Amy Scarpignato is a research technician at the Smithsonian Conservation Biology Institute’s Migratory Bird Center, which is dedicated to understanding, conserving and championing the grand phenomenon of bird migration. In keeping with these goals, Scarpignato is mapping the Bird Banding Laboratory’s database of band recoveries, which includes more than 5 million recoveries spanning 100 years. This information, along with the tracking data for all avian species in North America, will be synthesized and compiled into the Atlas of Migratory Connectivity for North American species. Scarpignato also heads the black-crowned night heron study, which tracks herons breeding at the Smithsonian's National Zoo’s bird house.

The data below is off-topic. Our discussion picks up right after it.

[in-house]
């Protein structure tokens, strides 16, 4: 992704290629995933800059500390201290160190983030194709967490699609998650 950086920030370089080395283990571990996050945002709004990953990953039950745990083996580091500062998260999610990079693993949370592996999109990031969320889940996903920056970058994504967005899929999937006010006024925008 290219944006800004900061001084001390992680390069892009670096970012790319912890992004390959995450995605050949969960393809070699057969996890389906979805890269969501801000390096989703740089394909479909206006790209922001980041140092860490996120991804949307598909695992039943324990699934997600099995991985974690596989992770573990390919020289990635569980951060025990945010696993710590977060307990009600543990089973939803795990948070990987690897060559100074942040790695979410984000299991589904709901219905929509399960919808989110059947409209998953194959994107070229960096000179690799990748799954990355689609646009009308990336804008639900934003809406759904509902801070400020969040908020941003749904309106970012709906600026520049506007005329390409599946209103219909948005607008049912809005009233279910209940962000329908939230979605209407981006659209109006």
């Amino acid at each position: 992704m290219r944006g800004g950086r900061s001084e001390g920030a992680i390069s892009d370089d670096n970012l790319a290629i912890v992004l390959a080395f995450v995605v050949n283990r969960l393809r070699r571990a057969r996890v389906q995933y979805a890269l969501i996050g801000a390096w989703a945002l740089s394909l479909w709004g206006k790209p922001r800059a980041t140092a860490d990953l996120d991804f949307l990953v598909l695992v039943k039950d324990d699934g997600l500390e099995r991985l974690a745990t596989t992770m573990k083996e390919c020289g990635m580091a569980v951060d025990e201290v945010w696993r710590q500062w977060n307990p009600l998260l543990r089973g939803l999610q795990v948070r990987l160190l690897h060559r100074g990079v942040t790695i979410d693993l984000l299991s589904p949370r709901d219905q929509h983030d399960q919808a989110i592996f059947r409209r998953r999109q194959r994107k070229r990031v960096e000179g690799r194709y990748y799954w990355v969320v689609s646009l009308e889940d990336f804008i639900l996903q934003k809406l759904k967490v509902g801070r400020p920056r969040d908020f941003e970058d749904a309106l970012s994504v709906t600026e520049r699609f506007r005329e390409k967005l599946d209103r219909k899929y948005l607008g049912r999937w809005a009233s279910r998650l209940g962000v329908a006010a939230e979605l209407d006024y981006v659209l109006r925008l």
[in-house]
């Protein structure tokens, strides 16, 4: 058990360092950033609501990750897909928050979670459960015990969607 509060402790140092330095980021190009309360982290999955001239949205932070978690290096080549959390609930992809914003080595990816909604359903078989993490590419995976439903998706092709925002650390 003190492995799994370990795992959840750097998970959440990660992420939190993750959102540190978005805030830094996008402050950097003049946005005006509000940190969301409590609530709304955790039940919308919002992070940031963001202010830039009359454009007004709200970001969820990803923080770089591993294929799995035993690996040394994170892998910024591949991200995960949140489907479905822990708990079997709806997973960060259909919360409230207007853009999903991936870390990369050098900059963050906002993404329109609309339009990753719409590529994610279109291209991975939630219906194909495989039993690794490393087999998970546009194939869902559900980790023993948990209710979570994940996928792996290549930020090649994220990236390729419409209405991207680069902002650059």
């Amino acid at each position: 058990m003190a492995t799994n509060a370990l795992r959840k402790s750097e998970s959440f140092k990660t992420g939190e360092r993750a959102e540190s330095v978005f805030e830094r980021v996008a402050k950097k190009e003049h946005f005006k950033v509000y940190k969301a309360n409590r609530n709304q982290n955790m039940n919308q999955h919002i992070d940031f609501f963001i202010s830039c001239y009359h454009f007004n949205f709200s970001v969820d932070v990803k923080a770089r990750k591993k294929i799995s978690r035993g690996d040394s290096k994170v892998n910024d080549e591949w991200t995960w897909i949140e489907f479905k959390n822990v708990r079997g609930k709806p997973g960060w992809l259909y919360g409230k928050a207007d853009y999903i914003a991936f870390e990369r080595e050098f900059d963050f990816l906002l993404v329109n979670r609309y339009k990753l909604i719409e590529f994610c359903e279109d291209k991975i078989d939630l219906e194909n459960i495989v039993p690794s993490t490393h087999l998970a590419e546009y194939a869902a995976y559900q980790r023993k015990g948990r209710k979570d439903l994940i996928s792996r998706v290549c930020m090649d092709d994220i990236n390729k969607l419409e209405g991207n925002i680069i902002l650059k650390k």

Scarpignato's projects include:
- Atlas of Migratory Connectivity for the species of North America
- Migratory Connectivity Project
- Tracking black-crowned night herons breeding at the Smithsonian's National Zoo
Scarpignato, A.L., A.L. Harrison, D.J. Newstead, L.J. Niles, R.R. Porter, M. van den Tillaart, P.P. Marra. Field-testing a new miniaturized GPS-Argos satellite transmitter (3.5g) on migratory shorebirds. Wader Study. 123:240-246.
Culp, L.A., E.B. Cohen, A.L. Scarpignato, W. Thogmartin, P.P. Marra. Full annual cycle climate change vulnerability assessment for migratory birds. Ecosphere. 8 (3).
Rushing, C.S., T.B. Ryder, A.L. Scarpignato, J.F. Sarocco, P.P Marra. Using demographic attributes from long-term monitoring data to delineate natural population structure. Journal of Applied Ecology. 53:491-500.